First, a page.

How should human beings relate to Earth, our planet home?  Does Scripture give us the right to dominate and subdue creation as many have claimed in the past?  This right to dominate has even been used as justification for suppressing Indigenous peoples as mere animals!  As it stands, Genesis 1.26-28 reflects the language of royalty, of ruling and subjugation.  But should we be satisfied with that text as the basis for our relationship with Earth and the creatures of Earth.  No! Because the very next chapter (2.15) reinterprets this relationship!   Rather than being hailed as a ruler of Earth Adam, our ancestor, is given the responsibility of ‘serving and preserving Earth’. It is time to confess that we, especially in Western Christianity, have often abused our role as human beings by assuming we have the right to dominate the rest of creation without considering the word of God that calls us to serve and preserve what God has given us as our home.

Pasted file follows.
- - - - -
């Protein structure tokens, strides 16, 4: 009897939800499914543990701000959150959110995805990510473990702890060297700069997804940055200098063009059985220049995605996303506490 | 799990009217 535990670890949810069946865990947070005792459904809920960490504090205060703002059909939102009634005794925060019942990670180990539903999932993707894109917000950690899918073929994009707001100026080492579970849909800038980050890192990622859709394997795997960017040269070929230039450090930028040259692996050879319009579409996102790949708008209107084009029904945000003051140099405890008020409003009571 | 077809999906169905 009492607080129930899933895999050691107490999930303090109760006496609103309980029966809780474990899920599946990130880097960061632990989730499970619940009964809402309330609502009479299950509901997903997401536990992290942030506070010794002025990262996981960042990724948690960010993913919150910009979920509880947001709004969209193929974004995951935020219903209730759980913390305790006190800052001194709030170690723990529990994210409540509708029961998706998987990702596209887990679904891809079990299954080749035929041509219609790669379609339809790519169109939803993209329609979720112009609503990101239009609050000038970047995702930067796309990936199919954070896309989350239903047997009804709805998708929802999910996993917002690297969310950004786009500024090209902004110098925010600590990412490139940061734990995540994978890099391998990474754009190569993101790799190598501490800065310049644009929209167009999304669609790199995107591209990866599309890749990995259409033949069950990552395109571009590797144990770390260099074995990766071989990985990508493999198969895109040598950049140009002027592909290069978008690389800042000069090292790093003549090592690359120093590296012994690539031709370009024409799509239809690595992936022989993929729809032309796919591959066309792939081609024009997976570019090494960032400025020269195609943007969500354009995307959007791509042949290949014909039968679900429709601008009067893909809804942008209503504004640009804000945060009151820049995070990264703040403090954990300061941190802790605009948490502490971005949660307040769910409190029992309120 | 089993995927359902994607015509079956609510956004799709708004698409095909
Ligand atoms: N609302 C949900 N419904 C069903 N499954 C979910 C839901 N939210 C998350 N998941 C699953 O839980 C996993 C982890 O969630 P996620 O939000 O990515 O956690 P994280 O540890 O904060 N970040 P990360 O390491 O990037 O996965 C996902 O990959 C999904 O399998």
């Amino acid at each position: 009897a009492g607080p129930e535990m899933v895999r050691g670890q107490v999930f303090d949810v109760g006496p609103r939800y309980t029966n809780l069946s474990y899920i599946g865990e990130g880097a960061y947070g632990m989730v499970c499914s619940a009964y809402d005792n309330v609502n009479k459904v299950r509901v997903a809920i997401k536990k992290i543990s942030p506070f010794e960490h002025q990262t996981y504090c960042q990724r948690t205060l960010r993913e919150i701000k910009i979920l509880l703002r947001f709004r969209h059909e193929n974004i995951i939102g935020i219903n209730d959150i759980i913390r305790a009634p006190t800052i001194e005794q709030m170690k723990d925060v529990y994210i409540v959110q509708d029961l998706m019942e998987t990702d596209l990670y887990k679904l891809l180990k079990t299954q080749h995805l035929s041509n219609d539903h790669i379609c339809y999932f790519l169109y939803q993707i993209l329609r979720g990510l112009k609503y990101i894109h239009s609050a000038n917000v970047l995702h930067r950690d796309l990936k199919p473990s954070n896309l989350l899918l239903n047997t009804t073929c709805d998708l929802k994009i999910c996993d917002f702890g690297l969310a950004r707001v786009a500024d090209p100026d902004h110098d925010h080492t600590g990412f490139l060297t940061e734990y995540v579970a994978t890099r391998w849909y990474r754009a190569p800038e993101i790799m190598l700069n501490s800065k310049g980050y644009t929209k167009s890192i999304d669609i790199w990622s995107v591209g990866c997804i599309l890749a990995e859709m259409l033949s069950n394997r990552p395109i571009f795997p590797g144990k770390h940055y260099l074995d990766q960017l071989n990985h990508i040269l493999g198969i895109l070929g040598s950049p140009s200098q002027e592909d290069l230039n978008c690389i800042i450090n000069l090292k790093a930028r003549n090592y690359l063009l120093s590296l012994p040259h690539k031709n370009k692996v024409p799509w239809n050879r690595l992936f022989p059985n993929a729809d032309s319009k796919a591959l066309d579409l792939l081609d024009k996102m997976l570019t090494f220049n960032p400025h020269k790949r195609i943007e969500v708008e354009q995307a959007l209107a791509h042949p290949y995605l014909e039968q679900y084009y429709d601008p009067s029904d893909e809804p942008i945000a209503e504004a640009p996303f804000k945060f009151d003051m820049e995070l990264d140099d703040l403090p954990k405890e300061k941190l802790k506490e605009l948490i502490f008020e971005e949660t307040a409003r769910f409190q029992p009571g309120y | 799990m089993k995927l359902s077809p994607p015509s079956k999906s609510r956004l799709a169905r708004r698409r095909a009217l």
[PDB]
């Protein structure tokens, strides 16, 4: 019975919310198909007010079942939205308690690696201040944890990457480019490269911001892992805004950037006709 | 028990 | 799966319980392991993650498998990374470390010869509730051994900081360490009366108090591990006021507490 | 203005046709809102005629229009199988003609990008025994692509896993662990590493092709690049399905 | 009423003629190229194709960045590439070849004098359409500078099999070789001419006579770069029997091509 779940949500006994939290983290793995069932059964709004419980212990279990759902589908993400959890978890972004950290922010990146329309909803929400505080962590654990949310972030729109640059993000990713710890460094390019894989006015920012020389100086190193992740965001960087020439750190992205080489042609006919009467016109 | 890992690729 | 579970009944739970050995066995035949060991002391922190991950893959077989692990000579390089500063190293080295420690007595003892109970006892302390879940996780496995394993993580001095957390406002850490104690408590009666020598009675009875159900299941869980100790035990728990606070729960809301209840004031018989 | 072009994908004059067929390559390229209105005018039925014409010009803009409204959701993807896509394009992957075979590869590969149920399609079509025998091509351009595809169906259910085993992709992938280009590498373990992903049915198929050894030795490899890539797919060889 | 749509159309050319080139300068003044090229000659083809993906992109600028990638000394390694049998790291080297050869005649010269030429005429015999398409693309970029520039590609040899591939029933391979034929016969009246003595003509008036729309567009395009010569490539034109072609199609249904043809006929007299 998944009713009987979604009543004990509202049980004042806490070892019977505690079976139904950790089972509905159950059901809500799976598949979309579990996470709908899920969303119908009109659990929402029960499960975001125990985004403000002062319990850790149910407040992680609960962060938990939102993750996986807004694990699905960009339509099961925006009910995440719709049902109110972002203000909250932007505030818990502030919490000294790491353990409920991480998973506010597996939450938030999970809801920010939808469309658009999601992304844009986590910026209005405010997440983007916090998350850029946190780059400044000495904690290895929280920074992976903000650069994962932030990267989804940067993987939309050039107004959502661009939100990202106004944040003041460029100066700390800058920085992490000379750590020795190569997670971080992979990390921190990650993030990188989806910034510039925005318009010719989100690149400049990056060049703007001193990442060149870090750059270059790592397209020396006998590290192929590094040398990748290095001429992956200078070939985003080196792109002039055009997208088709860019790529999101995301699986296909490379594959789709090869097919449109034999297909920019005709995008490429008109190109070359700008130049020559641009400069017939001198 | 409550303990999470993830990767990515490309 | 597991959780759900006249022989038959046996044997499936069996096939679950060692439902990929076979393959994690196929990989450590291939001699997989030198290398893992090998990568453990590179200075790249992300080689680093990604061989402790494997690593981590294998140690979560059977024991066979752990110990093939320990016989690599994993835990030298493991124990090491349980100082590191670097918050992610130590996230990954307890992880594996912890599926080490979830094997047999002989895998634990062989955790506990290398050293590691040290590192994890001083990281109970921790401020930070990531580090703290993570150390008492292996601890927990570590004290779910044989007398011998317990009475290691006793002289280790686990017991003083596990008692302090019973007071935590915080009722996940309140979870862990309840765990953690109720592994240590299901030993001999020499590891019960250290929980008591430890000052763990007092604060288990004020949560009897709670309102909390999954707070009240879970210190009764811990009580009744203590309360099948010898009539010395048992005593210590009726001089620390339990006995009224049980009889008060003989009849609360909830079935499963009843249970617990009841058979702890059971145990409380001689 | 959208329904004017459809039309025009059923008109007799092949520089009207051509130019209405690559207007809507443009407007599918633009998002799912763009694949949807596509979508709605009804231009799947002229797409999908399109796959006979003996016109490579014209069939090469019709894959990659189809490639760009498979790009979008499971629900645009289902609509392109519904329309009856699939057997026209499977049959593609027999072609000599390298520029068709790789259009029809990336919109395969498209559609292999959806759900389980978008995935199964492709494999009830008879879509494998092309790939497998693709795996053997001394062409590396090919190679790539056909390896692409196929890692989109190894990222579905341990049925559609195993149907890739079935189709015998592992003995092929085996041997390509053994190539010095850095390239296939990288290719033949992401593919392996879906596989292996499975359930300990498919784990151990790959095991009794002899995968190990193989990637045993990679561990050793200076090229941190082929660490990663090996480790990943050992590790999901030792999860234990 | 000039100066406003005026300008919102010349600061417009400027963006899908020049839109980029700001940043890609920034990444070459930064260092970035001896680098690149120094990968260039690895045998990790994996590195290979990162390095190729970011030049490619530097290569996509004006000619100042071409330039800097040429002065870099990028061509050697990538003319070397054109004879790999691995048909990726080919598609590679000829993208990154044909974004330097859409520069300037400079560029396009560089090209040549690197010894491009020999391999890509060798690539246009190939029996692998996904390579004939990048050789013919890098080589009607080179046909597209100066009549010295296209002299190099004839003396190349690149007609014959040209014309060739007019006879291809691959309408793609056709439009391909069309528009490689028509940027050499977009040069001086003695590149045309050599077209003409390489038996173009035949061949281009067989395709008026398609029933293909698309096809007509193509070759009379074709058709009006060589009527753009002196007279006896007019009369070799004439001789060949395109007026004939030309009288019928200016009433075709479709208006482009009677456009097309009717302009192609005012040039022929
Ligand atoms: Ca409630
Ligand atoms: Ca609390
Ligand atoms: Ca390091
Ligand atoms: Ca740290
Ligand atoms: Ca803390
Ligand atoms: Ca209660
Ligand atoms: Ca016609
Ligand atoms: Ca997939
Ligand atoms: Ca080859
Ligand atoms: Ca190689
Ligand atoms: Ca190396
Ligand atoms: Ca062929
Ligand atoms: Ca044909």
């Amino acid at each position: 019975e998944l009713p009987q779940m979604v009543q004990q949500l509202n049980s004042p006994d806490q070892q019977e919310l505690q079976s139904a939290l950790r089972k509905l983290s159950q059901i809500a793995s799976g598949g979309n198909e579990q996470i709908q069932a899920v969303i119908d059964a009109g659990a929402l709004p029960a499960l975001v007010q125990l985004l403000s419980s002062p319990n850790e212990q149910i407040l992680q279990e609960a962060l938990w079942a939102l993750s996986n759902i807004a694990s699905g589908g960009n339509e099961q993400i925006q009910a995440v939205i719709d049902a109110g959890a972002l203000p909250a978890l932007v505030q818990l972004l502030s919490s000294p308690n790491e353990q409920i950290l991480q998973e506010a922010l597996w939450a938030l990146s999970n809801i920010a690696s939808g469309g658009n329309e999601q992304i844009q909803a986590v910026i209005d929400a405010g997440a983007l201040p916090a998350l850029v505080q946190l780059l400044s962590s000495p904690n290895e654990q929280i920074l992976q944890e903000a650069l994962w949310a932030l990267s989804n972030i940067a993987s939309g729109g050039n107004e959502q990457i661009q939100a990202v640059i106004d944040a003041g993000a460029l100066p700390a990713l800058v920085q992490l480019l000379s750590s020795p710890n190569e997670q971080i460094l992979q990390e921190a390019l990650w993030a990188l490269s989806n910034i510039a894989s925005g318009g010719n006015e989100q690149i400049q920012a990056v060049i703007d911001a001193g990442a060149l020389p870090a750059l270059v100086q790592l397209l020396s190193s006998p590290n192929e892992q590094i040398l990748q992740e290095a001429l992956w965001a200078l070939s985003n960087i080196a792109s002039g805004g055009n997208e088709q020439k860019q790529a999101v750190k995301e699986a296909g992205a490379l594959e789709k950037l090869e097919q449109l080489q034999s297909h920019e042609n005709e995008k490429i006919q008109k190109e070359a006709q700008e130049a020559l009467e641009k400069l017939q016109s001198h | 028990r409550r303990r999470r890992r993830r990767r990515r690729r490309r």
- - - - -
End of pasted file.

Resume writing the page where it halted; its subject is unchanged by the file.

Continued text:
To Serve as Christ Served (Mark 10.41-45)

This text from Mark is often cited as a guide to the way we should live as disciples of Christ, serving others rather than dominating them.  Jesus reminds us that among the Romans of his day, the aspiration of leaders was to dominate and control, to have power over others.  Jesus declares that his way is just the opposite.  His followers are to serve rather than rule.  The language used here reflects a reversal of the language in Gen. 1.26-28. Those who follow Christ are not rulers, but servants.  And that is true for our relationships with creation and the creatures of Earth as well as our relationship with other humans.  In short, Jesus’ words make it clear that the way of serving Earth (in Gen. 2.15) is more consistent with the way of the cross than the way of domination (in Gen. 1.26-28).  The text from Philippians 2 reinforces this truth.